Overindulgent Lenny Kravitz Still Delights

By Jae-Ha Kim
Chicago Sun-Times
February 4, 1996

Unlike some of his critics, Lenny Kravitz doesn’t view it as a problem that some of his music is reminiscent of songs by the Beatles, Jimi Hendrix, Smokey Robinson or Led Zeppelin.  Rather, the sinewy musician flicks away any comparisons – good or bad – as easily as he tosses aside his long dreadlocks and keeps writing  songs with strong backbeats and deliciously catchy pop hooks.

At Kravitz’s sold-out show Friday night at the Aragon Ballroom, the singer-guitarist gave an entertaining performance that heated things up for the chilled fans who braved subzero weather to get to the Aragon.  But while he is to be commended for adding different elements to his show, not all of them – such as an extended  semi-“unplugged” jam session midway through the set – worked. Even some of the more diehard fans lost interest during the musical noodling that thankfully came to an end with Cindy Blackman’s powerful drum solo.

He fared much better with his four-minute rock songs, which are comforting in their familiarity.  Sure, “Can’t Get You Off My Mind” has an intro that rings of the Rolling Stones’ “Wild Horses,” but then Kravitz gently adds nuances that make the lyrics (“I’m old enough to see behind me; But young enough to feel my soul”) stay with you long after the song’s over.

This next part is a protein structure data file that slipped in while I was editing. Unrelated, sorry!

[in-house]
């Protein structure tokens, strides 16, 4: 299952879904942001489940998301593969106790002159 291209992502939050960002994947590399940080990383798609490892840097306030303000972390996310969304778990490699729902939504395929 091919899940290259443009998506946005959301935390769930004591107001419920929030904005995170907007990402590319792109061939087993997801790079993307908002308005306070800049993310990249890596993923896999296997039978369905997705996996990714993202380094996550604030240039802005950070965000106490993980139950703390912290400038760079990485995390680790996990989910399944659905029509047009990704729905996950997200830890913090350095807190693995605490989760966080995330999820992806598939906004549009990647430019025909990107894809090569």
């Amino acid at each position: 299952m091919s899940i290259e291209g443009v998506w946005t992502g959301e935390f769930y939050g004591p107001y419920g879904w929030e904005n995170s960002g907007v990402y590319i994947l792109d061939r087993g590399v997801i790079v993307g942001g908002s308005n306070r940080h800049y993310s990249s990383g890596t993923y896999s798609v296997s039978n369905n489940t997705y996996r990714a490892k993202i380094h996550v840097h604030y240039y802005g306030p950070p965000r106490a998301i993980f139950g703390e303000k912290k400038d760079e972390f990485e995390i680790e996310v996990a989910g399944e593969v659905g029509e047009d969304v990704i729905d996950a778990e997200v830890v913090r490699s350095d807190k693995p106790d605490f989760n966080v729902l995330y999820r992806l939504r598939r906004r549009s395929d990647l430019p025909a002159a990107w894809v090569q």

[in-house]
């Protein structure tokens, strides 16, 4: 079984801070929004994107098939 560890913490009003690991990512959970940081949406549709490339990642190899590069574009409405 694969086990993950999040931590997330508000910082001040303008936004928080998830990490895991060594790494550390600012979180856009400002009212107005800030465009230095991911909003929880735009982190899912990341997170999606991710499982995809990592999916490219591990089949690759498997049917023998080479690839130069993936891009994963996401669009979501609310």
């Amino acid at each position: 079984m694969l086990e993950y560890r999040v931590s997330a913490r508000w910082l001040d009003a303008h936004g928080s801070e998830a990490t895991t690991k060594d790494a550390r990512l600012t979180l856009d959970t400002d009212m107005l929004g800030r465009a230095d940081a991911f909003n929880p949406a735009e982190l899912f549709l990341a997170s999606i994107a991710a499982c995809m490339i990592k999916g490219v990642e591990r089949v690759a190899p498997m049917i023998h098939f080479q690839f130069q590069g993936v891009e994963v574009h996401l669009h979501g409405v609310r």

Touring to promote his fourth CD “Circus,” Kravitz was backed by an ace six-piece band that included two horn players and an organist and Slash hair-alike Craig Ross on guitars.  The stage setup reflected the spiritually-influenced songs on “Circus.”  Surrounded by candles and incense, Kravitz was preaching rock ‘n’ roll to eager disciples.

Dressed in skin-tight brown slacks and a leather jacket, Kravitz was dressed to thrill and had the moves to back the sexy growls he added to “Mama Said.”  He ought to patent his crouch-and-shake move.

A ladies man, Kravitz ironically lost two of the most important woman in his life.  His 1991 divorce from actress Lisa Bonet provided painful fodder for his second album “Mama Said,” and his mother, actress Roxie Roker, recently died after a bout with cancer.  Now, the only significant “woman” is his daughter Zoe, who he says is a constant inspiration for his music.

The Chicago-based Triple Fast Action opened the show with a powerful 40-minute set that showed much promise for the baby band.


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